It doesn’t get anymore New York City than July 4 at Coney Island. Independence Day by our seaside trumpets the great melting pot, which is our city that we’ve grown to love. You get five boroughs converging onto the boardwalk. Yes, we have a great beach culture in NYC, and the best thing is: we can all take a subway there to enjoy it. In fact, when the train lines were first built in the 1800s, Coney Island was described as, “Heaven at the end of a subway ride.”
So, while Trump was having his divisive “Salute to America” military parade in the rain, we got to watch Joey Chestnut shove hotdogs down his gullet to reclaim his crown in the Nathan’s Hotdog Eating Championship (71 hot dogs and buns in 10 minutes), frolic in the water and have some beers at the Freak Show Bar. So instead of a “Salute to America,” which put a spotlight on your country’s divide, we choose to salute Coney Island, which put a spotlight on our love for fried clams and how multicultural New Yorkers can coexist on the birthday of our country.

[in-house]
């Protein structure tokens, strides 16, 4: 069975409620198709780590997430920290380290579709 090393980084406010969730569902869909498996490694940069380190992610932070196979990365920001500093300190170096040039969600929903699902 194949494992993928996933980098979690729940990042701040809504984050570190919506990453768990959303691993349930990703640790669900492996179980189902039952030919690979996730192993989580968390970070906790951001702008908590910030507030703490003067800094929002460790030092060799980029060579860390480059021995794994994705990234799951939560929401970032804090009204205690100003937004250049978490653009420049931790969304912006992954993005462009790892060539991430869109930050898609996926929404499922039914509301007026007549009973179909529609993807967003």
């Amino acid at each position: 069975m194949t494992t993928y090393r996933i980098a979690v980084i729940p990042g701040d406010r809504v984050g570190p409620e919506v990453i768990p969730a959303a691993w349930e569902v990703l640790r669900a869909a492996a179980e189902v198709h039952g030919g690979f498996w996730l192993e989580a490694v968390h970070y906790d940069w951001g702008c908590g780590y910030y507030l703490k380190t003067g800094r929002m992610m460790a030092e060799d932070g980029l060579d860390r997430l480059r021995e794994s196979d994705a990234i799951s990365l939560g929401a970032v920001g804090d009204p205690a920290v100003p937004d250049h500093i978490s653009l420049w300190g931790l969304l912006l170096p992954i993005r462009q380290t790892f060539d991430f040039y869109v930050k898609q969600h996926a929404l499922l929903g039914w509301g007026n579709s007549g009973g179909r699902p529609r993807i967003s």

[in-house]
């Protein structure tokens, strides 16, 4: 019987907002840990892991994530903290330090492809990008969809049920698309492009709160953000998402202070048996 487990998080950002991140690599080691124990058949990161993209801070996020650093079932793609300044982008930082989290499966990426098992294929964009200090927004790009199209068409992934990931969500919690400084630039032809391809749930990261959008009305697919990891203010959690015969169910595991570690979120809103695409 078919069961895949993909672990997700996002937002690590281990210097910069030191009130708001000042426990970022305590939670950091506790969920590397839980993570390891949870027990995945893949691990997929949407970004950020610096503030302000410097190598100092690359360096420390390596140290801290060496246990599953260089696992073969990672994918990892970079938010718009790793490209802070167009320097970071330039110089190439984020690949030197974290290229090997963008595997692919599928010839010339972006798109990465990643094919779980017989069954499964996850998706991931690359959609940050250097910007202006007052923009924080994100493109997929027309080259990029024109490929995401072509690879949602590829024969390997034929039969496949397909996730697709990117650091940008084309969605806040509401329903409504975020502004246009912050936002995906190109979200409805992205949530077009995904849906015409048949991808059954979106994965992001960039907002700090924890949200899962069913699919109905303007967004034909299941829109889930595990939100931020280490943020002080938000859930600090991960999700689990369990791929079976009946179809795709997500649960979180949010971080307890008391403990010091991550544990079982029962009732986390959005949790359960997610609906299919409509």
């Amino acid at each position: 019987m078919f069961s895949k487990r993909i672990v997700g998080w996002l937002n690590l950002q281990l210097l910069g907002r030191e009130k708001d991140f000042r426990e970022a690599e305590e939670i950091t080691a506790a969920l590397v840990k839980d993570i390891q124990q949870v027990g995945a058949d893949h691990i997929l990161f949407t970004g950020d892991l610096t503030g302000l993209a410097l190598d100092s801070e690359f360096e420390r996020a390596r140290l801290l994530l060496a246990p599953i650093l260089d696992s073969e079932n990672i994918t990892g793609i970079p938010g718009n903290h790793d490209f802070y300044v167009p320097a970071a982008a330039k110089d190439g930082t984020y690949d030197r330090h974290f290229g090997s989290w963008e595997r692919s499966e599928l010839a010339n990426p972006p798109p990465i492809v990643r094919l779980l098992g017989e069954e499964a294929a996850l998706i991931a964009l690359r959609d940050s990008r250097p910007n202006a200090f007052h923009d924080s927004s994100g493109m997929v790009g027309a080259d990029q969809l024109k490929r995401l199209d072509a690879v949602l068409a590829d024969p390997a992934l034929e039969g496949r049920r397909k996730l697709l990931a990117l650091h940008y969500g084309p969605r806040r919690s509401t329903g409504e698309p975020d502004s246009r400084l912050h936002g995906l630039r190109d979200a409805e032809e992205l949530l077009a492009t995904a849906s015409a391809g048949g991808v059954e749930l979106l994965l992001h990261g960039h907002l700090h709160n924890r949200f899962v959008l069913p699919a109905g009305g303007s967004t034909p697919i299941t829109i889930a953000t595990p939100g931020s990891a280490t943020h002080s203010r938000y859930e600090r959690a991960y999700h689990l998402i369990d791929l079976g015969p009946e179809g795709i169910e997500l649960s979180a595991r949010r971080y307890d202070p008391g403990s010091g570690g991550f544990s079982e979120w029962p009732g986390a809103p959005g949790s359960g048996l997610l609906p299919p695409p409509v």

Up until World War II, Coney Island was the largest amusement area in the United States. The Cyclone was opened in 1927 and that’s still around, and scary, because if feels like it could fall apart at any moment. The tales of Coney Island are of mythical proportions. For one thing, it’s where the warriors ended up at the end of the movie The Warriors, after a hard night of battling such NYC gangs as The Furies. Also, the name was originally Conyne Eylandt, which came from the colonial Dutch, meaning “Rabbit Island.”
In case, you missed it, let’ stroll past the Cyclone, the Wonder Wheel, Luna Park and the Coney Island Freak Show for a true NYC experience. My Coney Island day was spent in 80-plus-degree heat, literally rubbing elbows with my fellow New Yorkers, on the shores of Brooklyn; right in the middle of the dog days of summer. Yes, here are some of the sites from July 4 at Coney Island—where New York City comes out to be it’s New York City best.